Roche’s Genentech confirmed that FDA’s Oncologic Drugs Advisory Committee (ODAC) voted 12–1 in favor of retracting Avastin’s existing provisional endorsement as first-line therapy combined with paclitaxel against advanced Her2-negative breast cancer. FDA is expected to make a final decision on whether to rubber stamp the committee’s recommendation by September 17.
Genentech admits that it is “disappointed by the ODAC conclusion” and says that it will continue to discuss data from the three relevant Phase III Avastin studies. “We believe Avastin should be an option for women with this incurable disease,” stresses Sandra Horning, M.D., Genentech’s svp and global head of clinical development hematology/oncology. The firm also points out that whatever the outcome, the U.S. ruling will not impact Avastin’s sanctioned uses for other cancer types or affect any approvals in other countries.
News of the ODAC’s recommendation caused Roche’s shares to slide 4.2% on the previous day’s close, effectively hitting a 52-week low and hovering at about the CHF 135–137 mark as the day’s announcement took its toll.
Avastin’s use in the U.S. as first-line combination therapy for Her2-negative breast cancer was sanctioned in February 2008 under FDA’s accelerated approval program. The decision was based on data from the Phase III E2100 study demonstrating an improvement in progression-free survival (PFS), Genentech explains. In November last year the firm submitted two sBLAs to FDA based on the Phase III Avado and Ribbon 1 trials, as part of its push to convert the accelerated approval to full approval. The two studies evaluated Avastin in combination with either docetaxel chemotherapy or with a taxane, anthracycline-based or capecitabine chemotherapy in women with advanced, previously untreated Her2-negative breast cancer.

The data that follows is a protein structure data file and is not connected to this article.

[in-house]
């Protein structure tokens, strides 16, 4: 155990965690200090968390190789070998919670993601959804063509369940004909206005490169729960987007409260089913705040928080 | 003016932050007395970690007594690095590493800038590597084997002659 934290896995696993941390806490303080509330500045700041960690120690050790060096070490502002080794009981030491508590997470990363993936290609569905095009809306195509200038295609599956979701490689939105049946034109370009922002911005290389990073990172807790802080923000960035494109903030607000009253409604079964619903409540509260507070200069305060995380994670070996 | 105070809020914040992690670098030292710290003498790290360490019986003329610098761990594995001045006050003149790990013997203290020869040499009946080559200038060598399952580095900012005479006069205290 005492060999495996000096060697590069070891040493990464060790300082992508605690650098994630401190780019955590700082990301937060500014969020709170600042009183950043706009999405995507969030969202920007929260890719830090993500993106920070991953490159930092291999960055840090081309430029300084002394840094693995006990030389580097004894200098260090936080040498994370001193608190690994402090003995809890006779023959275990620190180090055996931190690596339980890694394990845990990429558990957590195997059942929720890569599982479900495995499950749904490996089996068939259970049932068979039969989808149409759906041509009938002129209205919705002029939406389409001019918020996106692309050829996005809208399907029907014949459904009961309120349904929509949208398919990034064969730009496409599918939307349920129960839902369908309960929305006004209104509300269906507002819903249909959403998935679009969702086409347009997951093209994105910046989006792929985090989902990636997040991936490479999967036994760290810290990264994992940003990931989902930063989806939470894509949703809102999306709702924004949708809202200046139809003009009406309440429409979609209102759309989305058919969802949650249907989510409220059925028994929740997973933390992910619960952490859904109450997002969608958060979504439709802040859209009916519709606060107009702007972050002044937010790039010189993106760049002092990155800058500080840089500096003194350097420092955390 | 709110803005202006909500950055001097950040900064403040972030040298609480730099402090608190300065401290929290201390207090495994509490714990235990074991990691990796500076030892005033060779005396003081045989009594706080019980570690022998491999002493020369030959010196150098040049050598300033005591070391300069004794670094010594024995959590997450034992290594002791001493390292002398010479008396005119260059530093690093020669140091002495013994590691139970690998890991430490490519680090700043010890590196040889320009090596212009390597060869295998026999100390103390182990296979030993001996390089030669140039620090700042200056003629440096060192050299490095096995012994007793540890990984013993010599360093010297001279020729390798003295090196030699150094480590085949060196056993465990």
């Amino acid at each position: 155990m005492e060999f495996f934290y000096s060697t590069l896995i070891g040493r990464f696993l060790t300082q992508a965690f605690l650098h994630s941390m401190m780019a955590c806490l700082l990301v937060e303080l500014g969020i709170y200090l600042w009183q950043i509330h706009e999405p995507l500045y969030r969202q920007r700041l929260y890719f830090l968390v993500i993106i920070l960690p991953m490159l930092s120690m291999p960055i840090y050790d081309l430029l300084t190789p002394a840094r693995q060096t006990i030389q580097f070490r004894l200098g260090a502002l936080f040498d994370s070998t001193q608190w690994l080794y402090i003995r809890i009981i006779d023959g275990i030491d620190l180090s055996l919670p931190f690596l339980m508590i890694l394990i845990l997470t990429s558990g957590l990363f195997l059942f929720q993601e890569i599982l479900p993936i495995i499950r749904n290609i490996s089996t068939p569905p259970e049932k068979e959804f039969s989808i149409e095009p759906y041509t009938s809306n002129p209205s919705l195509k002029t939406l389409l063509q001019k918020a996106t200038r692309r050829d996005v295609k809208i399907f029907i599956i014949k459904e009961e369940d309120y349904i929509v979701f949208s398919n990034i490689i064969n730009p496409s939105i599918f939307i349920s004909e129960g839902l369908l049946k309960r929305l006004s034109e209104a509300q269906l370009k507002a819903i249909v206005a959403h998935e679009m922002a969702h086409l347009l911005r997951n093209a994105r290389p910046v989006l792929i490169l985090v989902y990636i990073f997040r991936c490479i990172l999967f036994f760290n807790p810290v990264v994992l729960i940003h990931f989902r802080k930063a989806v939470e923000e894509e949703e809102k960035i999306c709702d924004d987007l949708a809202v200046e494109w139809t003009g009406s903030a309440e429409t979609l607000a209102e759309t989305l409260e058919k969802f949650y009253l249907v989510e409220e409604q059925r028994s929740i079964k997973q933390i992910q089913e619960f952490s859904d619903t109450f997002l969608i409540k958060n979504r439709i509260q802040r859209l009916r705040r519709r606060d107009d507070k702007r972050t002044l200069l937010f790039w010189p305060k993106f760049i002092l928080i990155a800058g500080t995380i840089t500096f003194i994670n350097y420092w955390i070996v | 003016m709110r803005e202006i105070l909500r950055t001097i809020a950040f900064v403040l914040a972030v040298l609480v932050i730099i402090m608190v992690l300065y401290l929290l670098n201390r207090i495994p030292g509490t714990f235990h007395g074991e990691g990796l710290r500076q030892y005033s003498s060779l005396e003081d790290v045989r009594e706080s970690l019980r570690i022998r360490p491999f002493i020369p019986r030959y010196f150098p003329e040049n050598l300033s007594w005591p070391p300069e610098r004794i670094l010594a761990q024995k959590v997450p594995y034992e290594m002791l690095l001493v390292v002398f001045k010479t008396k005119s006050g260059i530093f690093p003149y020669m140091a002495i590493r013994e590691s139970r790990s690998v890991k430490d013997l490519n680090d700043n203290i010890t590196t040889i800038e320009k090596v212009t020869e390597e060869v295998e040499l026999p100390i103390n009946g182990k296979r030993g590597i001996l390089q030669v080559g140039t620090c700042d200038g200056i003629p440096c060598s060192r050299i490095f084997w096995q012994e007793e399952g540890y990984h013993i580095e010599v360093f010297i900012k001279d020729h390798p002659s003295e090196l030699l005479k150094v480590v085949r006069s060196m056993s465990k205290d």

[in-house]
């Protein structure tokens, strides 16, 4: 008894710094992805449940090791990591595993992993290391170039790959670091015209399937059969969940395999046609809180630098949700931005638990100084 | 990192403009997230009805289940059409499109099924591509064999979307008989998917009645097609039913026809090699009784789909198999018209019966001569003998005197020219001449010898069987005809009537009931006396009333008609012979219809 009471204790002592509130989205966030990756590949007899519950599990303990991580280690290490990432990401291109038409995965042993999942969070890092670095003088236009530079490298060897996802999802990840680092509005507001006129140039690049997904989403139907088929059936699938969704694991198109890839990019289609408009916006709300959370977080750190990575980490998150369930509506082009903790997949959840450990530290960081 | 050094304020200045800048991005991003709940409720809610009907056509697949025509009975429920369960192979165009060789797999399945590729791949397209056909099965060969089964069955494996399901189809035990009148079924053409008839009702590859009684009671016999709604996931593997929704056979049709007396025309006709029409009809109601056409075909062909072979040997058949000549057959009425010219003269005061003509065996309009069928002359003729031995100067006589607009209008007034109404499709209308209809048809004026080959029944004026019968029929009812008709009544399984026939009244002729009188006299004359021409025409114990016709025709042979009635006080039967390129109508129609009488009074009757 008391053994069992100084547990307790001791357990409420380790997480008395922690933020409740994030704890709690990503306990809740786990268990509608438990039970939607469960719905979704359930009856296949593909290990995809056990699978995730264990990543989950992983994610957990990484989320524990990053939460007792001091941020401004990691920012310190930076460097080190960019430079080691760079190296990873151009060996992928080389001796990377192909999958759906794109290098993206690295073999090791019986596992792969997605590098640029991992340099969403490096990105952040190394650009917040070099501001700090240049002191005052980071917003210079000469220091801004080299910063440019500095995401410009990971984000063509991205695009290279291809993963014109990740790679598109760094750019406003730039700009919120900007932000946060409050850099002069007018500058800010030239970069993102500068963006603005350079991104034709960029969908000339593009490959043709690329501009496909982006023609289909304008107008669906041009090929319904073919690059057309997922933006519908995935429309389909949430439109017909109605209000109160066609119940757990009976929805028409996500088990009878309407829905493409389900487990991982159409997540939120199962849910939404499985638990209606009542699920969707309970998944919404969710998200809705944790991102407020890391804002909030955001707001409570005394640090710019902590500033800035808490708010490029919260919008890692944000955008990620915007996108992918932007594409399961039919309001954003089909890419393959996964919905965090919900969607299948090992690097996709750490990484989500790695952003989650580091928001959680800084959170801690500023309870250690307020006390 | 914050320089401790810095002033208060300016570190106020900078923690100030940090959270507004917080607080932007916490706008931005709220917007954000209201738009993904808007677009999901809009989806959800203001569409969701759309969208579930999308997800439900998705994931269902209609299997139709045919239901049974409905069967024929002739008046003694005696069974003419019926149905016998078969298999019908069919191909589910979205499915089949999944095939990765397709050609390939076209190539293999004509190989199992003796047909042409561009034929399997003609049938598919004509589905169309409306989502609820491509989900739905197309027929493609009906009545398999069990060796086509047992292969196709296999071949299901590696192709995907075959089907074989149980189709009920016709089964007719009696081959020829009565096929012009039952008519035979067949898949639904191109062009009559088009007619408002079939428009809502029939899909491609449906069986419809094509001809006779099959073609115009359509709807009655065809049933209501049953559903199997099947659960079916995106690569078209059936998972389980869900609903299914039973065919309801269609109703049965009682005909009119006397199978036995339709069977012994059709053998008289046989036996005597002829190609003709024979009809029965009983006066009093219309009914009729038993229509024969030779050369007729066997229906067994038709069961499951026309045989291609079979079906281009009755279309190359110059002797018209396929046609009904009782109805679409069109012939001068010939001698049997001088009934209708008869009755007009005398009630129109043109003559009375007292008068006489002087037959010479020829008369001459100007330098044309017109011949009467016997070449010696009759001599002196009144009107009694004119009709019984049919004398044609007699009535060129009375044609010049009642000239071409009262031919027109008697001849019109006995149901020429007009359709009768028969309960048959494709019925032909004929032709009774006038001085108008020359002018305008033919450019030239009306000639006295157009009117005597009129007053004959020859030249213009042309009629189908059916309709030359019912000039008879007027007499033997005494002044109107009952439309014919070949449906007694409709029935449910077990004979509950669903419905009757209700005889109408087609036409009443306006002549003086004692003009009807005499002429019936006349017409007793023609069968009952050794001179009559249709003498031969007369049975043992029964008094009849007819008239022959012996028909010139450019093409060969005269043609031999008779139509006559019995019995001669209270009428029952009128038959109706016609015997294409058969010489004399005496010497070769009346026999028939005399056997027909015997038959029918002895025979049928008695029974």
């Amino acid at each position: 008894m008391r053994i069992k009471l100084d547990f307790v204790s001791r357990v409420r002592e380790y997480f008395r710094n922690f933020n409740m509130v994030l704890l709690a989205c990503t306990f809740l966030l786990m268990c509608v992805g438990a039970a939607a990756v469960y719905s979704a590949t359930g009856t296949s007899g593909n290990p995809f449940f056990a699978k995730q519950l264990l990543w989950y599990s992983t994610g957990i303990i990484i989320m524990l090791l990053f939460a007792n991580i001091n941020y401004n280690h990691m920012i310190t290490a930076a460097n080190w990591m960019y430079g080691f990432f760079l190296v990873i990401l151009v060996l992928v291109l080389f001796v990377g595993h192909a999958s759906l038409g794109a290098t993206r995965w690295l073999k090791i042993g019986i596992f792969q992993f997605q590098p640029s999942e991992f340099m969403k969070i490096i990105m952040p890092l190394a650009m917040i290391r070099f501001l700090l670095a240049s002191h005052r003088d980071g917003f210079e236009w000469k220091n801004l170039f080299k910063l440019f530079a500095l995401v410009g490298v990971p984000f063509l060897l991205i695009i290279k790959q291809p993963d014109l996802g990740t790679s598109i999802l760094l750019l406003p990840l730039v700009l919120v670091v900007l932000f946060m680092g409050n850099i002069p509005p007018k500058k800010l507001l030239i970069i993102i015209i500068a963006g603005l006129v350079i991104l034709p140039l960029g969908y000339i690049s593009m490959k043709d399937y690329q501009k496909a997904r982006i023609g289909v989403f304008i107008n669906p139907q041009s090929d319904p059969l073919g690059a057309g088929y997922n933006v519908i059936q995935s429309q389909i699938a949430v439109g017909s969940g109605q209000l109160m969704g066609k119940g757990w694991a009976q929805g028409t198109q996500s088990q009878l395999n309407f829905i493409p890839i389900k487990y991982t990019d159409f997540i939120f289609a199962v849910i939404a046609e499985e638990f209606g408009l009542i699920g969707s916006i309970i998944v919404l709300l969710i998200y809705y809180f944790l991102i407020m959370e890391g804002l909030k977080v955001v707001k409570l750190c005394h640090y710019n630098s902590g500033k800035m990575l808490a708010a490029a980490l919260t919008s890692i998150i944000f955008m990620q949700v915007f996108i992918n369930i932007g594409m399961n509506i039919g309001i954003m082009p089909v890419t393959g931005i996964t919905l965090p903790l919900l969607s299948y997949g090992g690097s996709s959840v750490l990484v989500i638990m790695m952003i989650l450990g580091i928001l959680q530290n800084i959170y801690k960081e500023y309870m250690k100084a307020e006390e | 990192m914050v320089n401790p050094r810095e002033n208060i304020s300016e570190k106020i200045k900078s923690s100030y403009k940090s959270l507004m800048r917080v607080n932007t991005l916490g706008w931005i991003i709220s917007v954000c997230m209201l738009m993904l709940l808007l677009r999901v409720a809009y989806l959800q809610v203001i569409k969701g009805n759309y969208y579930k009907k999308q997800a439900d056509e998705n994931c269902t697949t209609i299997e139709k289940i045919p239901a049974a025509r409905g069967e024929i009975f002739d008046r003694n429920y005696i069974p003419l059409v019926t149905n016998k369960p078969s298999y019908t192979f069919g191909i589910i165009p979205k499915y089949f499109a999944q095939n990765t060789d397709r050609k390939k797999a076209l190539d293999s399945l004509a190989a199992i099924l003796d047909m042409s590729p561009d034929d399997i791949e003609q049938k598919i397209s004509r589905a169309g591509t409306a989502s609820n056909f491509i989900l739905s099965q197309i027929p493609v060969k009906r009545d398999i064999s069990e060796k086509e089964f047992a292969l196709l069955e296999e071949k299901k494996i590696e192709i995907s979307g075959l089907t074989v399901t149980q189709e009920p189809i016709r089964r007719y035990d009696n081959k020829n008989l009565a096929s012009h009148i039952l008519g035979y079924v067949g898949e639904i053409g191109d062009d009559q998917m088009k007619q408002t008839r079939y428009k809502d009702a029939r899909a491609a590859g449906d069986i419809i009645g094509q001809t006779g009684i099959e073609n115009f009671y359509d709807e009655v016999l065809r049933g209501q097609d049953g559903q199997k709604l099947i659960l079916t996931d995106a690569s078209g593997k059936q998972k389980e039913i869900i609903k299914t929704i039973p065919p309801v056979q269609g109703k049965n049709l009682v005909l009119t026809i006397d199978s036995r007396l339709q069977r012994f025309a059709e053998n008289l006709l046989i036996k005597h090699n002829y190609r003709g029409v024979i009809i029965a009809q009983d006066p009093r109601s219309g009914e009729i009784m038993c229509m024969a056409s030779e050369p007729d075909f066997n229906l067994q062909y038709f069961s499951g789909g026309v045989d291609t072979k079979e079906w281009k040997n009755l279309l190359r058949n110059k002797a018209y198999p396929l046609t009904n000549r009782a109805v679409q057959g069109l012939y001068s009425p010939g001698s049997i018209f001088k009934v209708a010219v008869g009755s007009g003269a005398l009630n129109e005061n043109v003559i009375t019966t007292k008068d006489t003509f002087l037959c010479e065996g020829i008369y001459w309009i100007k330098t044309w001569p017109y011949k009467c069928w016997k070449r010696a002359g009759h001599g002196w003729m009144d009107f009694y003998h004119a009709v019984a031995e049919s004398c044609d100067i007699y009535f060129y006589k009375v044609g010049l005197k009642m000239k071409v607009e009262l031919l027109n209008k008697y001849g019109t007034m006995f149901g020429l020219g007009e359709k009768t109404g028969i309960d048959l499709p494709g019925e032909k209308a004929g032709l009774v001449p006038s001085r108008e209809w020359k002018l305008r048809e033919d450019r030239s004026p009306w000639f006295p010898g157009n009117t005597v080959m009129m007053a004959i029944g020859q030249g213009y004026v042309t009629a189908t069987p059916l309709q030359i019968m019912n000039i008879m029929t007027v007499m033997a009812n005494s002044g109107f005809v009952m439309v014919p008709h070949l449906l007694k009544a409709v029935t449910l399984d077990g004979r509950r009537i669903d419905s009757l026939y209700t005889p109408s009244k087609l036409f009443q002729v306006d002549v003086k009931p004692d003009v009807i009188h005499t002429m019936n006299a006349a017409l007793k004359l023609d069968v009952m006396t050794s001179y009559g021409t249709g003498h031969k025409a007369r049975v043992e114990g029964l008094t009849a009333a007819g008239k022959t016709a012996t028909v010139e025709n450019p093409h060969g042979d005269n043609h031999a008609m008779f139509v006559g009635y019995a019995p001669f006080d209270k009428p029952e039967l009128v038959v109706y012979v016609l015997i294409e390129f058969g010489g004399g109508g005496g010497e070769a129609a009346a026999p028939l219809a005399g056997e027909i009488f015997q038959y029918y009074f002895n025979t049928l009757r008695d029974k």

Avastin was first approved for the treatment of breast cancer by the EMEA in combination with paclitaxel for first-line therapy of advanced Her2-negative disease in 2007. In July 2009, the approval was expanded to include Avastin in combination with docetaxel.
Avastin is currently approved in major markets including the U.S. and Europe for the treatment of advanced stages of colorectal cancer, breast cancer, non-small-cell lung cancer, and kidney cancer. The drug is also available in the U.S. for the treatment of patients with advanced brain cancer.
As Roche’s top-selling drug in 2009, Avastin made sales of CHF 6.2 billion (some $5.9 billion), up 21% on 2008 in local currencies, and representing 16% of overall sales.